Term-limited out of her Senate seat, Maria Chappelle-Nadal is facing three newcomers as she tries to move to the House for one final term.
Whoever wins the Democratic primary in House District 86 won’t face any opposition in November. The district includes University City, Wellston, Vinita Park, Pagedale and Hanley Hills.
Chappelle-Nadal, 43, spent six years in the Missouri House before switching to the Senate and would only be eligible to serve a single two-year term if elected. But she says she’ll continue to advocate for public schools and the environment if voters send her back to Jefferson City one more time.
“I have the experience,” she said. “I know what it’s like when you have a super-majority against you, and I’m still able to get things done in a Republican [controlled] legislature.”
Chappelle-Nadal garnered national headlines when she took part in demonstrations in 2014 after the fatal shooting of Michael Brown by then-Ferguson police officer Darren Wilson.
In 2018, she was censured by the Senate for replying to a Facebook post in which she wished that someone would “assassinate” President Donald Trump. She later deleted the message and apologized but refused calls to resign from office.
None of the other three contenders have held elected office but are touting their candidacies as a chance to bring a “fresh approach” to representing the district in Jefferson City.
Farrakhan Shegog, 26, works as an aircraft inspector and quality-control expert. He embraces his age as an advantage.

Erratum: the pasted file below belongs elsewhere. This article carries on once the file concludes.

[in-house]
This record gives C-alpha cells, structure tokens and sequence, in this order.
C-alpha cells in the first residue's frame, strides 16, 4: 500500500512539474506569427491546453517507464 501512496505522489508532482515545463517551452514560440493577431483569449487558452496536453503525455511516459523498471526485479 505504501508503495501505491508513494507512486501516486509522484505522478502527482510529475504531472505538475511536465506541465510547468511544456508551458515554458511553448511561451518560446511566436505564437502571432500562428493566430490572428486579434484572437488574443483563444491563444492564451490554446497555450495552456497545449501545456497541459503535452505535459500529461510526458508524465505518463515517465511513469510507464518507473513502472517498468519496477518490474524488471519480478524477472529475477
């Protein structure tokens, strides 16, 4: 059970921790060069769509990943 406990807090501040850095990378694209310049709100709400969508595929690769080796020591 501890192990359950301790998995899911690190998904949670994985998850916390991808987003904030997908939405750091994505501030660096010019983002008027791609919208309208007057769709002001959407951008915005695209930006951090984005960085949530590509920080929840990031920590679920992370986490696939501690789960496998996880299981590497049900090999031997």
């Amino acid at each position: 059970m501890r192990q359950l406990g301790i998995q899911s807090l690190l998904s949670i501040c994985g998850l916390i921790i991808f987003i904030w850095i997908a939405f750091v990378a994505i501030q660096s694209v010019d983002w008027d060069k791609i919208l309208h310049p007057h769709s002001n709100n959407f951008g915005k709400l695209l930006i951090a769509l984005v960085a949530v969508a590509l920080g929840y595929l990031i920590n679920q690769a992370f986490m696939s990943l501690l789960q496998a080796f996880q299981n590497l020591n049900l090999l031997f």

“There’s a large demographic of young people that are just being actively involved in this political process, and I think that it’s good to have a young person representing this demographic in Jefferson City,” he said.
Shegog said he’ll advocate for education, workforce development, public safety and health care for all, if elected.
“[I want to] be a voice and a token of inspiration for the countless young people who are just frustrated and upset with the political chaos that’s taking place in Jefferson City and Washington, D.C.,” he said.
On the other end of the age spectrum is Gloria Nickerson, 64, a recently retired communications worker. She says she can give the district her full attention.
“I’ve been very active in my community — all of the issues that the voters are concerned with, I’m already working with those,” she said. “I don’t need to be elected to survive – I’m already retired and doing very well.”
Nickerson said if elected, she’ll focus her attention on assistance for seniors, health-care services, reducing poverty and especially improving public education.
“We have two public-school districts – University City and Normandy,” she said. “We need to promote early childhood education for all children within the district.”
Bobby Shields, 56, is also concerned about youth in the community. He’s centering his campaign on helping them find jobs.
“We have too many children that are in our neighborhoods, walking the streets, so I want to get them jobs,” he said. “A lot of them have done something where they have a misdemeanor or a felony, and they’ve lost hope – so I want to bring something to share with them, to encourage them that we can give them a second chance.”
Shields also wants to promote legislation that would create more opportunities for the homeless.
“Why can’t we contract with hotels, with jobs next to them, until they can find a home?” he said. “We have all these dilapidated homes and buildings – why can’t we teach them how to work in construction? The next state representative needs be really innovative, doing things different.”
The district is currently represented by Joe Adams, D-University City, who’s in his fourth year in the House. Instead of seeking re-election, he’s running for the Senate seat being vacated by Chappelle-Nadal.
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